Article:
Beginning cooks often ask for the "temperature" they have to use to cook their food. What matters in reality is not the temperature, but the speed of heat transfer. And that is dependent on a lot of variables: type of food, amount of food, how much is it piled, pan size, pan material, and of course how much energy your stove is pumping out, which is correlated (but not 1:1) to how much energy your stove is consuming from the power socket or gas pipe. Aside from a narrow choice of pans, the only thing you can control during cooking is the amount of energy your stove consumes.
So, you could look up the BTU, but it won't tell you much. You can try turning the knob to the middle, but that rarely produces a medium heat, because all the other variables would have to be right. In the end, there is no "medium heat" stove setting. What people mean when they say "medium heat" is the setting in which the food happens to cook in a certain way, between searing and stewing in its own leaking juices which don't manage to evaporate in time. If you are talking liquid instead of dry pieces, it is the heat which can sustain a strong simmer or slow boil. It takes a bit of experience to recognize when it is happening.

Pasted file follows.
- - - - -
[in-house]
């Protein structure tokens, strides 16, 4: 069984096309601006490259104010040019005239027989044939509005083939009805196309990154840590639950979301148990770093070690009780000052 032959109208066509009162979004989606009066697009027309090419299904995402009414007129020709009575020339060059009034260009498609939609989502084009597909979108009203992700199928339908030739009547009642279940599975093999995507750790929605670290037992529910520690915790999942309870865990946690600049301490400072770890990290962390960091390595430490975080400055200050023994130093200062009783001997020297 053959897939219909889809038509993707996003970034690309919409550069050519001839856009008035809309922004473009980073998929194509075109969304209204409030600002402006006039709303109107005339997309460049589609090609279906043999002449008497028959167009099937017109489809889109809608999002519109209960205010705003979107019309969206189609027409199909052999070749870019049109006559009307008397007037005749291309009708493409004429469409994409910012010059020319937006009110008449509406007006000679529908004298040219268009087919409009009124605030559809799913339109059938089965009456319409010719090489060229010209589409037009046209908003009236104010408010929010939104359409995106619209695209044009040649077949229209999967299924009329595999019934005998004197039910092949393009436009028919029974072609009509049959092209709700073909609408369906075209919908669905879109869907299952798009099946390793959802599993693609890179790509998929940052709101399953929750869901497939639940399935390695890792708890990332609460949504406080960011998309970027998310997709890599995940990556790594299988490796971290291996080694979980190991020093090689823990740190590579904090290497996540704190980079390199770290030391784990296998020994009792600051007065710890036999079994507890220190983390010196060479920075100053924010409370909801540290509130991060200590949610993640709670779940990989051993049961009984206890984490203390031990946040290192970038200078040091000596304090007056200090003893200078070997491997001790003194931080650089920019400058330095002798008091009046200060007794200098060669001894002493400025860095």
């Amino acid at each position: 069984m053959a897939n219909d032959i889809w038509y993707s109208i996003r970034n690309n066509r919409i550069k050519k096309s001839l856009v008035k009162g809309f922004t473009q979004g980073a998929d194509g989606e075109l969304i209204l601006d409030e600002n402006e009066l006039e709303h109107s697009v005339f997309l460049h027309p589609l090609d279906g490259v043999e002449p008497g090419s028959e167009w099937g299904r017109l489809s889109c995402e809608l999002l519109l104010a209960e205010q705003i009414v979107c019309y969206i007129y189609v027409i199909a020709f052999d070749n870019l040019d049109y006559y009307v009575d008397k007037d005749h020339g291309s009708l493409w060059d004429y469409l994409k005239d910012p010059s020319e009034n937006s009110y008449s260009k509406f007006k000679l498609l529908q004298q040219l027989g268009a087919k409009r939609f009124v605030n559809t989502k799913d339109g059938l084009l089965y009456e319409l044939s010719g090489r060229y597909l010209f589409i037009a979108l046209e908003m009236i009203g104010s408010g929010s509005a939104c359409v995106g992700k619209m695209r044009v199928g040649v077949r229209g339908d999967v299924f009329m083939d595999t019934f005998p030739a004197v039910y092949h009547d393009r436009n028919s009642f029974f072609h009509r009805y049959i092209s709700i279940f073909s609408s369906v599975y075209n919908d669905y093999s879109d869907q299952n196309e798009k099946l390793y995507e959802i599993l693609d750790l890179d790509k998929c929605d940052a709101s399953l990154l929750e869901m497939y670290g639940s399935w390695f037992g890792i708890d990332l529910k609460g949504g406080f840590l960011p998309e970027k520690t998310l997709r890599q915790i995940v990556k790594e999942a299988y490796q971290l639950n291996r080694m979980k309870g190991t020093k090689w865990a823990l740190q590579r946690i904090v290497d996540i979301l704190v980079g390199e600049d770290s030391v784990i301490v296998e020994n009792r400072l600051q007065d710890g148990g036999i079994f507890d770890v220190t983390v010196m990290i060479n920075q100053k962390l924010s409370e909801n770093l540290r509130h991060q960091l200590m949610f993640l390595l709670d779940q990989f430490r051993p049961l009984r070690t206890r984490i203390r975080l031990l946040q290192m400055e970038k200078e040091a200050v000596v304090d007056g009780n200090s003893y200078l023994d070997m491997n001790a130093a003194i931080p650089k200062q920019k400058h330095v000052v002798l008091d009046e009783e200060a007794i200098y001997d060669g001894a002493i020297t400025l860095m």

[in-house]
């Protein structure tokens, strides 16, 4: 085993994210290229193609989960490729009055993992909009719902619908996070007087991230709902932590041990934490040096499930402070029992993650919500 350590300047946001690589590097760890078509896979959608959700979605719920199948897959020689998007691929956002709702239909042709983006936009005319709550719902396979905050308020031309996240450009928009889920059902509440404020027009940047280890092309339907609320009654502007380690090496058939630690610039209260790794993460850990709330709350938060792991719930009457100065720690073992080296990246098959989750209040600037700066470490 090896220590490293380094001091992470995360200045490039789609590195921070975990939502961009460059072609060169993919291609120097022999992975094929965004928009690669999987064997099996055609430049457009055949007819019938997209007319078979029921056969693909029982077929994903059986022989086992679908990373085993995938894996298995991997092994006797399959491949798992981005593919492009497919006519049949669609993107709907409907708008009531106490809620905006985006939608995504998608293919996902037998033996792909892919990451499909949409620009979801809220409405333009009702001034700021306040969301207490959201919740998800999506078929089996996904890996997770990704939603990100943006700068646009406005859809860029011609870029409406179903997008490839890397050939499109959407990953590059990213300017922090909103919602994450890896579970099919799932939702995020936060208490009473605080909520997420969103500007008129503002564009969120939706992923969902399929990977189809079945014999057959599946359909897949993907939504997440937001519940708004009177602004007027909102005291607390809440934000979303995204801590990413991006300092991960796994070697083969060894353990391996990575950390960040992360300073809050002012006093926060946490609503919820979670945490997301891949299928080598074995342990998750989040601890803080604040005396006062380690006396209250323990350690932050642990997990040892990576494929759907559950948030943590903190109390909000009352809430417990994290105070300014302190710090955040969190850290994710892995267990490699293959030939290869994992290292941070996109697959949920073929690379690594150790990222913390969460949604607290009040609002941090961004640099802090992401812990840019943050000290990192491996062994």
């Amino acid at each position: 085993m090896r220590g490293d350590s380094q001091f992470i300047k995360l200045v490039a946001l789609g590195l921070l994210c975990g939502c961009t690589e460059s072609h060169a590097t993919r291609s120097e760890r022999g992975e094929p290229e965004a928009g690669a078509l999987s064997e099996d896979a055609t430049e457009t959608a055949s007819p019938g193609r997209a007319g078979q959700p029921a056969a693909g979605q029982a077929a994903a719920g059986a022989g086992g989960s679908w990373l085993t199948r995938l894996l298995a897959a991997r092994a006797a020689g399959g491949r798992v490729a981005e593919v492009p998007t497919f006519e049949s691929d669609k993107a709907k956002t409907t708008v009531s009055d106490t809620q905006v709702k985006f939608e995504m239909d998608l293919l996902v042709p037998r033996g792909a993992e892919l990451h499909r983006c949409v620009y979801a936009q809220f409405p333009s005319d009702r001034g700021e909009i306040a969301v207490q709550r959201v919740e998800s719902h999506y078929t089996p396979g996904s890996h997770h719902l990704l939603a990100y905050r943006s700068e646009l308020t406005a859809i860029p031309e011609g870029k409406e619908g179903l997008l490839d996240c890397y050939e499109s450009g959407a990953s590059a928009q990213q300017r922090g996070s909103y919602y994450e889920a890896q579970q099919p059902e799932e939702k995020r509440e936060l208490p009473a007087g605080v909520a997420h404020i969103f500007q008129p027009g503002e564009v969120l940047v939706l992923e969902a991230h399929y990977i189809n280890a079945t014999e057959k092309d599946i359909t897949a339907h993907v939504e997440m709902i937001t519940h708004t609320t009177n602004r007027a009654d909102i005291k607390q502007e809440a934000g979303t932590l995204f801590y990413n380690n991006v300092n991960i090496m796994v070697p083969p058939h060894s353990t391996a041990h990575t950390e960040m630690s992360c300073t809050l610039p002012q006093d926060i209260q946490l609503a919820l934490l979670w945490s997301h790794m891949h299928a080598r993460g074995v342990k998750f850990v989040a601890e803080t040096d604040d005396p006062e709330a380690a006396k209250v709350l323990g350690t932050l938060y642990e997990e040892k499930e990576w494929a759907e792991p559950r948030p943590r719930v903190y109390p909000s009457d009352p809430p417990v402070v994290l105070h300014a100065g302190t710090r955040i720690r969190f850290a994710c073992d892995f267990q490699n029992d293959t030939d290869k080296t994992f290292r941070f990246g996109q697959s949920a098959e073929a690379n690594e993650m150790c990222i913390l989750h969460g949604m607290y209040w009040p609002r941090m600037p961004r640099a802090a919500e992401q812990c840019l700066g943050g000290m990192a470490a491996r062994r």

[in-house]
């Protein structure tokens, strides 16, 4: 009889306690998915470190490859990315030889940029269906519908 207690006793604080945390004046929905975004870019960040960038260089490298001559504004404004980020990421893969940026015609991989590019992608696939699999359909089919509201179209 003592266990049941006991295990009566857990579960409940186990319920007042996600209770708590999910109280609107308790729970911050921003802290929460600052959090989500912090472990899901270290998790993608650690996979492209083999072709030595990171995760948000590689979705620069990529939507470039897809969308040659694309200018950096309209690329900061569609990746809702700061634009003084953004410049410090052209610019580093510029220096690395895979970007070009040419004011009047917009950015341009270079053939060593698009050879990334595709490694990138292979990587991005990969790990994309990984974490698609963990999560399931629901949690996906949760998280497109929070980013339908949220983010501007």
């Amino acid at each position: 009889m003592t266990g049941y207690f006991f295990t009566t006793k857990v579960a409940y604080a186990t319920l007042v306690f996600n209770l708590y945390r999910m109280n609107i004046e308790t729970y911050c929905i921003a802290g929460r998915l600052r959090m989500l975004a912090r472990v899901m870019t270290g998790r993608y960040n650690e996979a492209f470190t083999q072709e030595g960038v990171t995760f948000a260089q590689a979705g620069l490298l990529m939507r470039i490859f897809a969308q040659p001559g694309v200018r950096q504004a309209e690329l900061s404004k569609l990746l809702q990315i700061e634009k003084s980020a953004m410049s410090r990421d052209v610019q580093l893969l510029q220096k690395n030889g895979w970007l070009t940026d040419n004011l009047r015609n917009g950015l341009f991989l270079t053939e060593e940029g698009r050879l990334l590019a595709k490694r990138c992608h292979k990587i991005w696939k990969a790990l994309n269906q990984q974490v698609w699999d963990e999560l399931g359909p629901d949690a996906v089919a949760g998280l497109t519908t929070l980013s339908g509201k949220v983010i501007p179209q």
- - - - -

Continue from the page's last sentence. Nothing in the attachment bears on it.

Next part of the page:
The "food gets done in 10 instead of 5 minutes" is irrelevant. First, the time can vary with variables you have no control with. Second, recipes give bad timings for a plethora of reasons. Some have a wrong feeling of how long it takes and jot it down, others may have timed it for a smaller portion, third can have literally been told by the marketing department to round down aggressively, fourth may do it because a myth has been established and they believe it more than their own experience (see the infamous Slate complaint on caramelized onions). Whatever the reason, the times given in a recipe don't matter much. You recognize that your food is cooking at the correct speed if its state is changing the way it should (which requires some experience) and that it is ready by noticing that it has reached its desired state (which requires either experience or a thermometer).
So, the conclusion: your cooktop has the proper power for home cooking - basically all cooktops sold to home cooks do. You simply need to turn the knob until the food is cooking the way it should, regardless of any considerations about how much it should be turned or how long your food should be taking.